She’s Got Style

History suggests that as “big business” started to take hold in the late 1800s, women became more involved in business and working outside the home. However, few women owned companies. Those that did were in industries centered on women, such as home goods, apparel, or personal care. Today, women own only 40% of businesses inContinue reading “She’s Got Style”

Thinking about Columbus

Columbus Day, or Indigenous Peoples Day? This lithograph print in our collections helps discuss the controversy.

The Female Portraitist of Paris

When we think of women in the eighteenth century, we don’t often think of professional success and freedom. Yet between 1780 and 1810, many French women defied the domestic stereotype, reaching artistic success despite being denied admittance to classes on life drawing or the artistic academies.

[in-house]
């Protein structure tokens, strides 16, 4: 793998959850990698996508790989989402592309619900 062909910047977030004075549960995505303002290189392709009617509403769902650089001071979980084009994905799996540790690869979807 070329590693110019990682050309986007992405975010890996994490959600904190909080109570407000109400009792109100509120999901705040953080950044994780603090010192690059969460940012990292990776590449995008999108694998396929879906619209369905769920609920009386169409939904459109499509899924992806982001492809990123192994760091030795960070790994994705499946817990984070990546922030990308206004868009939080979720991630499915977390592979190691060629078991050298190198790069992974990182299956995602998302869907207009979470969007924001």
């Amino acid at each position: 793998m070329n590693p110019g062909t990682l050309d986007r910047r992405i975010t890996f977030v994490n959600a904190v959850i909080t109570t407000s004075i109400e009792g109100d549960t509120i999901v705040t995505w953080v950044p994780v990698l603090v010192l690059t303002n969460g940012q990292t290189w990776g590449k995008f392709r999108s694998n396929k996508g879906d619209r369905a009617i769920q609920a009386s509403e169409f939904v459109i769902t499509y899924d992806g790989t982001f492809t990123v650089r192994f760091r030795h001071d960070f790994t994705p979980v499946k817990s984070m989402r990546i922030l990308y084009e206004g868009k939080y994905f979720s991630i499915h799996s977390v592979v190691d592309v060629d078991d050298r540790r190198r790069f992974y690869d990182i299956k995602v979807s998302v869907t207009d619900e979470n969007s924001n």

Who art thou, Juliette?

Do you recognize the woman in the painting? This is Jeanne Françoise Julie Adélaïde Récamier – more commonly called Juliette or Madame Récamier – at the age of 28. She was a European celebrity in the early 19th century, known across Paris for her salon where leading literary and political circles gathered. Her story wasContinue reading “Who art thou, Juliette?”

Remembering “A Culture Carried”

“…Everybody’s story is unique, we all have our own individual stories…” Denis Hodžić, 2016 Three years ago, the Kentucky Museum and Kentucky Folklife Program debuted A Culture Carried: Bosnians in Bowling Green (Kulturno naslijeđe Bosanci u Bowling Green-u). This exhibition explored the experiences, culture, and arts of Bosnians and Bosnian Americans living in Bowling Green,Continue reading “Remembering “A Culture Carried””


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